Of course, the filter can be modulated by both the LFO and Envelope Generator, but since there is just one of each on board, any modulation or EG contour applied to the filter will be the same as those applied to other elements in the signal path, such as the VCA and VCO. The Modulation knob applies a triangle or square wave from the LFO to filter frequency, while the Envelope knob applies a positive or (usefully) a negative envelope shape. Thus classic or inverted filter sweeps can be created.
In addition to these fixed routings, the filter can be modulated via two CV inputs, one with a positive/negative modulation amount pot. Typically, either of these inputs could route velocity from Spawn's MIDI interface to filter frequency, for a useful velocity response to playing attack (Spawn is not velocity sensitive unless you patch it to be), or to route other LFO waveforms to filter frequency.
There's also a preset way of remotely altering filter frequency via MIDI, as Spawn has MIDI Controller 11 (Expression) assigned to this parameter, allowing real-time performance modulation without patching. A preset link between the MIDI interface's CV output and filter frequency offers basic filter keyboard-tracking (the filter opens on a 1V-per-octave basis). However, routing a MIDI interface CV to the VCF's CV2 input, which has the positive/negative amount knob, allows customisation of filter tracking, to open up the filter as you play higher (or lower, if preferred) on the keyboard.
VCAs are seldom interesting parts of a synth's signal path. However, Spawn's VCAs — its main VCA is augmented by a second, MIDI-controlled VCA, of which more in a moment — are distinct elements that can be exploited creatively in their own right.
Main VCA controls are few: firstly, the Signal pot, with overdrive, is effectively Spawn's overall output level control if nothing special is being done with the synth's signal path. The only other control, the Envelope knob, governs envelope amount, and also sets linear or logarithmic response to the EG (linear being the normal choice for a standard EG shape). There are CV inputs for the VCA, so an external device's EG, or a modulation source elsewhere in Spawn, could be routed to modulate volume.
Further flexibility comes in the shape of a VCA In, useable for routing audio that has been sent out via the VCF output, and treated externally, back into the synth. An example might be sending a post-filter Spawn signal to a distortion unit, then feeding it back in to be finished via Spawn's VCA and EG. The VCA input also accommodates an external audio signal — happily, it doesn't suffer from the filter's 'Sig In' external audio level problem — which can be contoured with the EG, if desired.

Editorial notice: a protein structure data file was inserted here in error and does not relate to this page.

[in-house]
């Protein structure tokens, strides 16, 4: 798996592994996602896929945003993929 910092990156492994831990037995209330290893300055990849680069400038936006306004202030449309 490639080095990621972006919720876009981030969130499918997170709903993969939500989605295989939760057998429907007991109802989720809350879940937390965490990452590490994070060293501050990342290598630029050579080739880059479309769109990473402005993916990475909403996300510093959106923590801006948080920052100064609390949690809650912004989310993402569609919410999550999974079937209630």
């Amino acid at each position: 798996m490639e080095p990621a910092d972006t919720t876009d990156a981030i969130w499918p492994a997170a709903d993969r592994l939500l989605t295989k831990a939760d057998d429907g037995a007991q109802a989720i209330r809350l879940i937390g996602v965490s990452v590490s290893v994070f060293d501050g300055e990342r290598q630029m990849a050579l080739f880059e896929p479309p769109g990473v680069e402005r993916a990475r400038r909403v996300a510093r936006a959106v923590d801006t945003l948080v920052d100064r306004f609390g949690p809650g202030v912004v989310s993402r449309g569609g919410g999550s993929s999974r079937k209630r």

The second, MIDI-controlled, VCA (called the MIDI-CV Mod VCA) is rather confusingly arranged and labelled — its four signal and control sockets are in the middle of the VCO section. Also, the early version of the manual we had didn't really explore the implications of this nifty extra, describing it as a 'performance-oriented VCA'.
Without repatching, mod wheel data (usually from your MIDI keyboard) appearing at the MIDI interface is routed to control the MIDI-CV Mod VCA. This does nothing, however, since no audio or control signals are pre-patched to the VCA. In order to use this VCA, you have to patch something to its one input and two outputs. Sadly, we found that the preset routing of the mod wheel doesn't work well even when you do make an appropriate signal or control patching: a full mod-wheel move on our keyboard had minimal effect. Luckily, the MIDI VCA also features a CV In, and patching the Spawn MIDI interface's mod wheel CV output to the MIDI VCA's CV input created the desired effect.
Our favourite use of the MIDI VCA is to route the Velocity output of the MIDI interface to the MIDI VCA's CV input, and route the VCF output through the MIDI VCA to the main VCA Input. The result is instant velocity-sensitive level changes. Placing LFO amount under velocity control is also useful (route LFO output to MIDI VCA 'Signal' input and a MIDI VCA's Out to the LFO's destination). The result is increased modulation depth in response to higher playing velocities.
Essentially a modulation source, the EG produces a voltage that changes over time and which in Spawn's case can be routed to amplitude or VCF cutoff frequency. In the first instance, a change in volume is produced and in the second a change in timbre. As you'd expect, Spawn's EG has four stages, with Attack, Decay, Sustain and Release portions. Attack ranges from a fairly snappy five milliseconds to 7.5 seconds, and Decay and Release both have a range of five milliseconds to 15 seconds. That's not quite as long a release as we'd like for all purposes, but it's still a sensible value.
Spawn's EG has a number of sockets: the Env Out lets you route the EG's CV to any suitable destination on this or another synth, while the Gate and Trigger input sockets determine how the EG behaves when triggered via analogue connections. This seeming redundancy makes sense when you know that some analogue controller keyboards are equipped with Gate and Trigger outs; the Gate is the normal mode for initiating the envelope, and the Trigger tends to be a short pulse to retrigger the envelope while, typically, a legato passage is played. Also, modulators or rhythmic trigger pulses could be routed to this input for gated synth effects while you're playing a melody from your controller.